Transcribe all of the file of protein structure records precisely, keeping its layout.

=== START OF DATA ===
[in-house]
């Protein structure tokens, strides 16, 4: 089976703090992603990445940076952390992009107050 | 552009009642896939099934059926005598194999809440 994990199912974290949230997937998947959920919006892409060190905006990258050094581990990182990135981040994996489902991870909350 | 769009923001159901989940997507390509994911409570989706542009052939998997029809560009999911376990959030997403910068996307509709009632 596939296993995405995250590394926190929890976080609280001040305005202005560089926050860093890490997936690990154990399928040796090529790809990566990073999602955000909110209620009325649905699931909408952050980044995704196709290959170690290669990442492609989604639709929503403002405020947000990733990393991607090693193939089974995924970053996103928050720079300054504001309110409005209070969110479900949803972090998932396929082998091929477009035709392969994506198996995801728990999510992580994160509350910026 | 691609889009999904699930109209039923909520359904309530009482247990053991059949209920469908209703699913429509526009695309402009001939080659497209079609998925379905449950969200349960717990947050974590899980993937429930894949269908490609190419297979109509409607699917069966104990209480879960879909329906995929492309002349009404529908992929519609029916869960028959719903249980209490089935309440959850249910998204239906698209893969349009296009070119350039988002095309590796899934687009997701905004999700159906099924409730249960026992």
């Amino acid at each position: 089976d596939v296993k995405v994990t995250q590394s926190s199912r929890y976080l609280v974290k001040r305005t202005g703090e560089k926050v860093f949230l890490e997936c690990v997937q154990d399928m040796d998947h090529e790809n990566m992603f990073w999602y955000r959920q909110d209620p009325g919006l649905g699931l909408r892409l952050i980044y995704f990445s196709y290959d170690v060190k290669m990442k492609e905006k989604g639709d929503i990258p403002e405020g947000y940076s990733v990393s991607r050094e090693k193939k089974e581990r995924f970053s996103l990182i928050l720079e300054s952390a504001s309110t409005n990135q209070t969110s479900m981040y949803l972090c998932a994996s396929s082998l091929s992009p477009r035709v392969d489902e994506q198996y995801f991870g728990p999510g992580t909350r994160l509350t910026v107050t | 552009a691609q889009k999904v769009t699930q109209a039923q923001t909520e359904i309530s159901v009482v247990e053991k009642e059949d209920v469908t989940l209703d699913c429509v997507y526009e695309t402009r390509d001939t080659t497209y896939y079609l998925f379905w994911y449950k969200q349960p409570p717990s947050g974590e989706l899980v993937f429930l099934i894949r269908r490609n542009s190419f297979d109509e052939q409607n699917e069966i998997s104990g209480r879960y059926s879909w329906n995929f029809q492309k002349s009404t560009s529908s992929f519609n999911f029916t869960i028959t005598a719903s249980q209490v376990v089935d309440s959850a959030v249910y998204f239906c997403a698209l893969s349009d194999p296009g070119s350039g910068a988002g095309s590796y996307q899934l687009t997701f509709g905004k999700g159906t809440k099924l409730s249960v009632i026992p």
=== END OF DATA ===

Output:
[in-house]
């Protein structure tokens, strides 16, 4: 089976703090992603990445940076952390992009107050 | 552009009642896939099934059926005598194999809440 994990199912974290949230997937998947959920919006892409060190905006990258050094581990990182990135981040994996489902991870909350 | 769009923001159901989940997507390509994911409570989706542009052939998997029809560009999911376990959030997403910068996307509709009632 596939296993995405995250590394926190929890976080609280001040305005202005560089926050860093890490997936690990154990399928040796090529790809990566990073999602955000909110209620009325649905699931909408952050980044995704196709290959170690290669990442492609989604639709929503403002405020947000990733990393991607090693193939089974995924970053996103928050720079300054504001309110409005209070969110479900949803972090998932396929082998091929477009035709392969994506198996995801728990999510992580994160509350910026 | 691609889009999904699930109209039923909520359904309530009482247990053991059949209920469908209703699913429509526009695309402009001939080659497209079609998925379905449950969200349960717990947050974590899980993937429930894949269908490609190419297979109509409607699917069966104990209480879960879909329906995929492309002349009404529908992929519609029916869960028959719903249980209490089935309440959850249910998204239906698209893969349009296009070119350039988002095309590796899934687009997701905004999700159906099924409730249960026992």
């Amino acid at each position: 089976d596939v296993k995405v994990t995250q590394s926190s199912r929890y976080l609280v974290k001040r305005t202005g703090e560089k926050v860093f949230l890490e997936c690990v997937q154990d399928m040796d998947h090529e790809n990566m992603f990073w999602y955000r959920q909110d209620p009325g919006l649905g699931l909408r892409l952050i980044y995704f990445s196709y290959d170690v060190k290669m990442k492609e905006k989604g639709d929503i990258p403002e405020g947000y940076s990733v990393s991607r050094e090693k193939k089974e581990r995924f970053s996103l990182i928050l720079e300054s952390a504001s309110t409005n990135q209070t969110s479900m981040y949803l972090c998932a994996s396929s082998l091929s992009p477009r035709v392969d489902e994506q198996y995801f991870g728990p999510g992580t909350r994160l509350t910026v107050t | 552009a691609q889009k999904v769009t699930q109209a039923q923001t909520e359904i309530s159901v009482v247990e053991k009642e059949d209920v469908t989940l209703d699913c429509v997507y526009e695309t402009r390509d001939t080659t497209y896939y079609l998925f379905w994911y449950k969200q349960p409570p717990s947050g974590e989706l899980v993937f429930l099934i894949r269908r490609n542009s190419f297979d109509e052939q409607n699917e069966i998997s104990g209480r879960y059926s879909w329906n995929f029809q492309k002349s009404t560009s529908s992929f519609n999911f029916t869960i028959t005598a719903s249980q209490v376990v089935d309440s959850a959030v249910y998204f239906c997403a698209l893969s349009d194999p296009g070119s350039g910068a988002g095309s590796y996307q899934l687009t997701f509709g905004k999700g159906t809440k099924l409730s249960v009632i026992p």